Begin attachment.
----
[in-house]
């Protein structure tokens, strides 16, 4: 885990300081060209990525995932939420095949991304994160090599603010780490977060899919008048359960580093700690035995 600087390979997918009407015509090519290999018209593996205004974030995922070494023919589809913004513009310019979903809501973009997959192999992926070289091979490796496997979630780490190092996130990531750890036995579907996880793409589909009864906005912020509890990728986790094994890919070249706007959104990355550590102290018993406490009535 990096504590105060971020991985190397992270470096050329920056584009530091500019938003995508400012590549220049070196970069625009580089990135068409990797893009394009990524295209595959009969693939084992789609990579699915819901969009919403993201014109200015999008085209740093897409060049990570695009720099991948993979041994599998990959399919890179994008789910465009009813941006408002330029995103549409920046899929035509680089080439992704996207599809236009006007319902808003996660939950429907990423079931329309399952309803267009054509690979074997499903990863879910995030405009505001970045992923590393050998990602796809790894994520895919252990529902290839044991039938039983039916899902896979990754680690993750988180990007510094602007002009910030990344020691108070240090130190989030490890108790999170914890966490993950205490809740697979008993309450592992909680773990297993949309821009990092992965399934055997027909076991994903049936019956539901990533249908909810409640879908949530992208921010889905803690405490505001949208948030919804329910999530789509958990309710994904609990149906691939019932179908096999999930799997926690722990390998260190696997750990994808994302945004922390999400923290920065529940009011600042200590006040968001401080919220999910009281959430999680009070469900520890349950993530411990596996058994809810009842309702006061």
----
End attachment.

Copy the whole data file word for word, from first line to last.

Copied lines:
[in-house]
């Protein structure tokens, strides 16, 4: 885990300081060209990525995932939420095949991304994160090599603010780490977060899919008048359960580093700690035995 600087390979997918009407015509090519290999018209593996205004974030995922070494023919589809913004513009310019979903809501973009997959192999992926070289091979490796496997979630780490190092996130990531750890036995579907996880793409589909009864906005912020509890990728986790094994890919070249706007959104990355550590102290018993406490009535 990096504590105060971020991985190397992270470096050329920056584009530091500019938003995508400012590549220049070196970069625009580089990135068409990797893009394009990524295209595959009969693939084992789609990579699915819901969009919403993201014109200015999008085209740093897409060049990570695009720099991948993979041994599998990959399919890179994008789910465009009813941006408002330029995103549409920046899929035509680089080439992704996207599809236009006007319902808003996660939950429907990423079931329309399952309803267009054509690979074997499903990863879910995030405009505001970045992923590393050998990602796809790894994520895919252990529902290839044991039938039983039916899902896979990754680690993750988180990007510094602007002009910030990344020691108070240090130190989030490890108790999170914890966490993950205490809740697979008993309450592992909680773990297993949309821009990092992965399934055997027909076991994903049936019956539901990533249908909810409640879908949530992208921010889905803690405490505001949208948030919804329910999530789509958990309710994904609990149906691939019932179908096999999930799997926690722990390998260190696997750990994808994302945004922390999400923290920065529940009011600042200590006040968001401080919220999910009281959430999680009070469900520890349950993530411990596996058994809810009842309702006061």